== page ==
The calcaneus, also known as the heel bone, is the largest of seven tarsal bones in the foot. It is located at the back of the foot (hindfoot) below the ankle joint. The calcaneus and the talus (small bone in the foot that acts as a hinge between the tibia and fibula) form the subtalar joint. This joint allows for side-to-side movement of the hindfoot and plays an important role in establishing balance.
Trauma to the heel, by fall or an accident, may cause the heel bone to break or shatter. Calcaneal fractures can also be caused by a stress fracture. Men between the ages of 30 and 50 years old are most likely to experience this type of injury – which often occurs from a high-impact event such as a fall from a ladder or a motor vehicle accident.
A calcaneal fracture will result in swelling of the heel, bruising of the heel and ankle, and an inability to put weight on the heel. Pain generally affects only one area of your heel and may be tender or warm to the touch. Deformity of the heel may also be present in more severe cases.
With a stress fracture, symptoms may present as a dull ache that becomes increasingly irritating throughout the day and can make walking difficult. Stress fractures are commonly caused by long-term, repetitive stress on the heel bone, such as from jogging.
A physical exam and X-rays/CT scans are used to diagnose a calcaneal fracture and determine the extent of the injury. The severity will depend on the number of fractures, the size of bone fragments, the amount of displacement between fragments, and whether the injury affects surrounding cartilage surfaces.
Calcaneal stress fractures typically heal with conservative methods, over a period of six to eight weeks. Your doctor may prescribe a boot, splint, or cast to keep your foot stable and limit weight on the fracture site. Similarly, if the pieces or broke bone have not been displaced, your doctor may take a nonsurgical approach to treatment.
If the bones have been displaced, then your doctor may recommend surgery.
The road to recovery is similar for patients treated by surgical or nonsurgical methods. Most patients can being partial weight-bearing about 6 to 12 weeks after the initial injury or surgery.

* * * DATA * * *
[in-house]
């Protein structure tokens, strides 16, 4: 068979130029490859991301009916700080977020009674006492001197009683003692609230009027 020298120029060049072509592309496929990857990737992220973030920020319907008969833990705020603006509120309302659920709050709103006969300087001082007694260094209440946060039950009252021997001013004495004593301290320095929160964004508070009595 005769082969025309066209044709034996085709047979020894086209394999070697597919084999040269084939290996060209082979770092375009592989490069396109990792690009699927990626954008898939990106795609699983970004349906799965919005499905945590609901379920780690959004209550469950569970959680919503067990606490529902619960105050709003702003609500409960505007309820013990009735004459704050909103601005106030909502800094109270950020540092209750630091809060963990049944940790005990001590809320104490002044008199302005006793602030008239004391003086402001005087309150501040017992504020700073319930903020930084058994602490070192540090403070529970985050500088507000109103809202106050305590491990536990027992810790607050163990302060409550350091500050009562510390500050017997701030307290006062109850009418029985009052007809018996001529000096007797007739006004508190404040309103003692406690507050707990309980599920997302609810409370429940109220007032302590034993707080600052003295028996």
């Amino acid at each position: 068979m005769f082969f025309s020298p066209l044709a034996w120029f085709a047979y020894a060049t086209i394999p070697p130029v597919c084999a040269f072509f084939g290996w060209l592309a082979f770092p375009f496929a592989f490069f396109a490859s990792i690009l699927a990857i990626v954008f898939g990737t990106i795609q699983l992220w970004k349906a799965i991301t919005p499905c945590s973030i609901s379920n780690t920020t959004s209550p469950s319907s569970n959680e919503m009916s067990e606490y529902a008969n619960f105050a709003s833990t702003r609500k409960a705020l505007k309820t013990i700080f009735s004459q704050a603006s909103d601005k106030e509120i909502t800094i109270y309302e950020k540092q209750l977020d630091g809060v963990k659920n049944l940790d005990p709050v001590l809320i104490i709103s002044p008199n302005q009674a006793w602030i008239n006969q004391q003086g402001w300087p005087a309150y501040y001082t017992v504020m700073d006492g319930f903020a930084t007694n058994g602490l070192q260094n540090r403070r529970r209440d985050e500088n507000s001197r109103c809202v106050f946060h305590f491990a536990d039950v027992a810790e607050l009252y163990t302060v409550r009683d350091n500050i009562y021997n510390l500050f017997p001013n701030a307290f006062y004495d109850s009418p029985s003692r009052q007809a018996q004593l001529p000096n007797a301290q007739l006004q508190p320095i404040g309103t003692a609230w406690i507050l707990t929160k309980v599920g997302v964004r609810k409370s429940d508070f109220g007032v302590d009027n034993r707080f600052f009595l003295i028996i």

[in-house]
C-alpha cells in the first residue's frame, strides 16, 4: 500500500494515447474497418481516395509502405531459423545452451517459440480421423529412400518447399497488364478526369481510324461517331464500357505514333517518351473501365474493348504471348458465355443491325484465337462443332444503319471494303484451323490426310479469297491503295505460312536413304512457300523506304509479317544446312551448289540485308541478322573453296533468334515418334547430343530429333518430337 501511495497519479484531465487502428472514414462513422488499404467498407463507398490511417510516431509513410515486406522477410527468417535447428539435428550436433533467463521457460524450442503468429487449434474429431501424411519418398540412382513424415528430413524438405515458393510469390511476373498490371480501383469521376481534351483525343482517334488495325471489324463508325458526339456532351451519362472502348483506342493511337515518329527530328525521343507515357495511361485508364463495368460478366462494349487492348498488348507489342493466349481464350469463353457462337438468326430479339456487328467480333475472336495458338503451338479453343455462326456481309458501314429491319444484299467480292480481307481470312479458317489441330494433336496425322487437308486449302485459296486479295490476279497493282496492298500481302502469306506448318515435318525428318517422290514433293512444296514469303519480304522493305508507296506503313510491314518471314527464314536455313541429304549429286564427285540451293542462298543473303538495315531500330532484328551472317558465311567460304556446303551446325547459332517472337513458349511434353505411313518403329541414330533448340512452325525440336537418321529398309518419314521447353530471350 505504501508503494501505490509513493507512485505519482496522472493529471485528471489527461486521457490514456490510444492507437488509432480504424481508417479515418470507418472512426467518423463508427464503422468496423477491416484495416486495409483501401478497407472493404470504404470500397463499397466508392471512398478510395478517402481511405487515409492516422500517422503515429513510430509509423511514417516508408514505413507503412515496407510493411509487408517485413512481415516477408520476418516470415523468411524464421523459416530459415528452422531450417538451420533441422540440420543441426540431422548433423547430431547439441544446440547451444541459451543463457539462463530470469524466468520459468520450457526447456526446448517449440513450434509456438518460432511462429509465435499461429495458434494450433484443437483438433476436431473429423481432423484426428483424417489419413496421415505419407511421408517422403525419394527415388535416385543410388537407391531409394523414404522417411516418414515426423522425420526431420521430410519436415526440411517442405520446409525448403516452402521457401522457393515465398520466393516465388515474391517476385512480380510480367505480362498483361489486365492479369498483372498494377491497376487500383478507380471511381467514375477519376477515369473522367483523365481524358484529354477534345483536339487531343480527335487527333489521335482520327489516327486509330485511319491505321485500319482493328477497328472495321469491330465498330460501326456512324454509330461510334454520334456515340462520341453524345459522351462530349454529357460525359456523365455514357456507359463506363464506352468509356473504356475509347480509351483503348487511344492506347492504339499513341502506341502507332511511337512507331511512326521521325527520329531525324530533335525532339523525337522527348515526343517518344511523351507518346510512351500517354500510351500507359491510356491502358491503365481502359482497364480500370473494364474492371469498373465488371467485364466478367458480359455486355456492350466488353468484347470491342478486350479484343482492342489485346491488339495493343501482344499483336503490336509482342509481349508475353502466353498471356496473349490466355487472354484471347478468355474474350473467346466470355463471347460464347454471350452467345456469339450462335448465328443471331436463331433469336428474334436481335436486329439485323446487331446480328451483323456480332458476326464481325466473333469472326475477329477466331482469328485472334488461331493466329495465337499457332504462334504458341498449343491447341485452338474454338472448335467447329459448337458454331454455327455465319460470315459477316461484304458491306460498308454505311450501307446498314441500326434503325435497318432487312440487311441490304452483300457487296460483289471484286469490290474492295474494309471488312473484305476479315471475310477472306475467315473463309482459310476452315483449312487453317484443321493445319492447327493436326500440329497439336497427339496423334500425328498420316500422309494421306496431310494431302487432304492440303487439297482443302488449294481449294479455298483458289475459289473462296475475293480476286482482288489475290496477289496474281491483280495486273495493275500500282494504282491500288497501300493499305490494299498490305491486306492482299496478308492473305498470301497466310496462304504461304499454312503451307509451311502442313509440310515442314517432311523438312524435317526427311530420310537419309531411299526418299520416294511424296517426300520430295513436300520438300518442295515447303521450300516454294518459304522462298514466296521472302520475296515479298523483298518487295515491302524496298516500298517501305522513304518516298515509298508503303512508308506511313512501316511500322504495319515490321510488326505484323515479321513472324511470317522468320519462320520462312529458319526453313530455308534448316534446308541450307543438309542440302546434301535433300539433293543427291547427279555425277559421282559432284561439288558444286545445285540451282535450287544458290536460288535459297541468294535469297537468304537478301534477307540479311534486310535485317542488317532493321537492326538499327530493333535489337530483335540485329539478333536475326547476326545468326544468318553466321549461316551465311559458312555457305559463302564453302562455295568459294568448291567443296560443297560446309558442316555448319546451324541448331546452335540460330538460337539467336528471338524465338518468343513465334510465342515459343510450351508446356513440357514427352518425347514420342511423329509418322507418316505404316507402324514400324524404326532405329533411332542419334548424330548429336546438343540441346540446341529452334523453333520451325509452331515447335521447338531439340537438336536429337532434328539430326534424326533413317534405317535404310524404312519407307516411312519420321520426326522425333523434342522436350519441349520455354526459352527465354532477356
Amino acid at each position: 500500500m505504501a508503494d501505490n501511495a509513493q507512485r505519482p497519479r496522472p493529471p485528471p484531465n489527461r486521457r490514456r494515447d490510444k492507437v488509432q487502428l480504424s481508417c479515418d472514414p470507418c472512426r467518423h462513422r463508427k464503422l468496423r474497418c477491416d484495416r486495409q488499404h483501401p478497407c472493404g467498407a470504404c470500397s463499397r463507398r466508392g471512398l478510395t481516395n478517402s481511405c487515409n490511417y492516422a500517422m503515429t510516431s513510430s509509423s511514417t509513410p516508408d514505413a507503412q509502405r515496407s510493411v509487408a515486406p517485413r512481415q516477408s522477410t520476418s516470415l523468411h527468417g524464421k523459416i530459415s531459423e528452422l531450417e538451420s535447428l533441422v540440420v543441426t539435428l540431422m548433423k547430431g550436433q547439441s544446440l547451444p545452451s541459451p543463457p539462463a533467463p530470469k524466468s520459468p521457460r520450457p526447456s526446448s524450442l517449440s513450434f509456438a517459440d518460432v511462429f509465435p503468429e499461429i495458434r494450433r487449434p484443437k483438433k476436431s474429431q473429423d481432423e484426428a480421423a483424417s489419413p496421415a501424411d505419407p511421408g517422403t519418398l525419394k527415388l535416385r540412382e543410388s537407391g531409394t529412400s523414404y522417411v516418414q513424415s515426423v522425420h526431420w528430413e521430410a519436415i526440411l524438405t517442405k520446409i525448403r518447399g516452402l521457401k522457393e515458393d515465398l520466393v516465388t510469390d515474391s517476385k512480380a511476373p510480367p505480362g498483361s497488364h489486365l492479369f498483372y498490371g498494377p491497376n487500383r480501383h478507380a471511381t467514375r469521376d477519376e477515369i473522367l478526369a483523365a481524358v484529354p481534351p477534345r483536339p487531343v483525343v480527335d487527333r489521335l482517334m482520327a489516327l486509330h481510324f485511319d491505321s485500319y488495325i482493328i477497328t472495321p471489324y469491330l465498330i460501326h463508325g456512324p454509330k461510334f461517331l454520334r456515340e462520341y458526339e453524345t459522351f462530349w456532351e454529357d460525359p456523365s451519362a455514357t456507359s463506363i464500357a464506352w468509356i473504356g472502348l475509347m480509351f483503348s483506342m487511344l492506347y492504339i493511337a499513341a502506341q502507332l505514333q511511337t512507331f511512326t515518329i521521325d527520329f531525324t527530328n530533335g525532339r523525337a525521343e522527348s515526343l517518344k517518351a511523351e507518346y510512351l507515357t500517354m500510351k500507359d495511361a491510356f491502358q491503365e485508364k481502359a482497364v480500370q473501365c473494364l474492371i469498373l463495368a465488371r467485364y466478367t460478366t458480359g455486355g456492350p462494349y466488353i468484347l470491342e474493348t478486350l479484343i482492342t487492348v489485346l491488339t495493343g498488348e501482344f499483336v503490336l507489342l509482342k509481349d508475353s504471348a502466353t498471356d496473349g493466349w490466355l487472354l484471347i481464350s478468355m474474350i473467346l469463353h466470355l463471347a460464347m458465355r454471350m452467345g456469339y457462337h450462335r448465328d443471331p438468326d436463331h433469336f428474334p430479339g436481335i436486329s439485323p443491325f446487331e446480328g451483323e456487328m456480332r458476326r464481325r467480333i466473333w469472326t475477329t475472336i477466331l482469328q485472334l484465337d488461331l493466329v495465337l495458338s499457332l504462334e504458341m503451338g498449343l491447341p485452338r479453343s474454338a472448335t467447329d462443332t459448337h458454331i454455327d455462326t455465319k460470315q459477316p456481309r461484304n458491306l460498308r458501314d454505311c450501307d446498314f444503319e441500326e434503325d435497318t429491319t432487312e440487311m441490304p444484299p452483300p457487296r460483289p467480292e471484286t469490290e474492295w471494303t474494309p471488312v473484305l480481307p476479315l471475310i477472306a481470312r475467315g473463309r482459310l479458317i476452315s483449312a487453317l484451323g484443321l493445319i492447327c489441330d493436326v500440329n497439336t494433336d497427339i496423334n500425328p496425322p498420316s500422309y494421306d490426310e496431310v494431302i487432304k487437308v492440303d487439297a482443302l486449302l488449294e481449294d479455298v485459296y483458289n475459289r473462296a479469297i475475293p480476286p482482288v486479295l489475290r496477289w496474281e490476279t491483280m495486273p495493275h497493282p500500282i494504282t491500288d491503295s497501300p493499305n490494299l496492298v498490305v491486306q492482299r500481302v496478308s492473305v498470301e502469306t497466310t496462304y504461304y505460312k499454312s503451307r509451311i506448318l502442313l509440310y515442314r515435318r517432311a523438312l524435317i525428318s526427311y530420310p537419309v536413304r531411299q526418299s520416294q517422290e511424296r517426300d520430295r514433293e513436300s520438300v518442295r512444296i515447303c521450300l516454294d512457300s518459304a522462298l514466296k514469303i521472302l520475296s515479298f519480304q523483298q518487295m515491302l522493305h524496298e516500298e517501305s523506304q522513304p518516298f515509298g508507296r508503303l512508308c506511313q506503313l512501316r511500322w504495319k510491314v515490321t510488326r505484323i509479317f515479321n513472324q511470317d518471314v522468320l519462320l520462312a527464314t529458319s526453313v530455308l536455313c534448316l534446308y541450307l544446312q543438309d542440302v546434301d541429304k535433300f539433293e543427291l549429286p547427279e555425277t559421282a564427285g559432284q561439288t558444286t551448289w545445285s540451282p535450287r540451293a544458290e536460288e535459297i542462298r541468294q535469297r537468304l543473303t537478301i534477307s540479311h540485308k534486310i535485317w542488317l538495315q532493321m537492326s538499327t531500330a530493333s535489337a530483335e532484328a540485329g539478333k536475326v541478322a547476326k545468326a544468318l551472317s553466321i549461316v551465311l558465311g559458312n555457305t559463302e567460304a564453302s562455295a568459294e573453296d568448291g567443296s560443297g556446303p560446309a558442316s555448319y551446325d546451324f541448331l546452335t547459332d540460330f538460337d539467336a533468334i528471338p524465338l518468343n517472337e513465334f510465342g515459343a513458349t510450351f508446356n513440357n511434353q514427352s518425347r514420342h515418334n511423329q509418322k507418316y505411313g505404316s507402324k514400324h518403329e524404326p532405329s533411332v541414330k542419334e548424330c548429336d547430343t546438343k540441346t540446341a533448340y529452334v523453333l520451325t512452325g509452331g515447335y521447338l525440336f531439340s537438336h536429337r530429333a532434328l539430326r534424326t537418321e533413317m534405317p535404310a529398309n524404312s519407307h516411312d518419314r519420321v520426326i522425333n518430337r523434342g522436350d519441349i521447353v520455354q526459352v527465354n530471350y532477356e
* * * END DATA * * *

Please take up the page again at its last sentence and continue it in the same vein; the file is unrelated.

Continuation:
If surgery is required, the foot will be immobilized in a splint, while iced and elevated during throughout the first two weeks. Your sutures will be removed during weeks 2-6 of the recovery period, and you will be placed in either a hard case or a removable boot. While you should remain non-weight-bearing at this stage, your doctor may encourage you to try gentle range-of-motion exercises.
At the 6 – 12 week mark, you may continue with gentle motions of the foot and ankle. Physical therapy may be introduced as you gradually increase weight-bearing force. Your surgeon will re-evaluate your healing progress at the end of week 12 and may transition you out of a cast/boot into an ankle brace.
Once you begin walking and weight-bearing more consistently, you may require the use of aids such as crutches, a cane, or a walker. If you place weight on your foot to soon following injury or surgery then the bone pieces or surgical screws may shift and cause more damage. It is important to carefully follow your doctor’s instructions when it comes to rehabilitation and recovery.
Once the bone has healed your doctor may recommend that you continue with physical therapy to improve balance and strength. Shoe modifications (orthotics), such as heel pads and lifts, can offer relief from heel or ankle irritation both during and after the recovery period.
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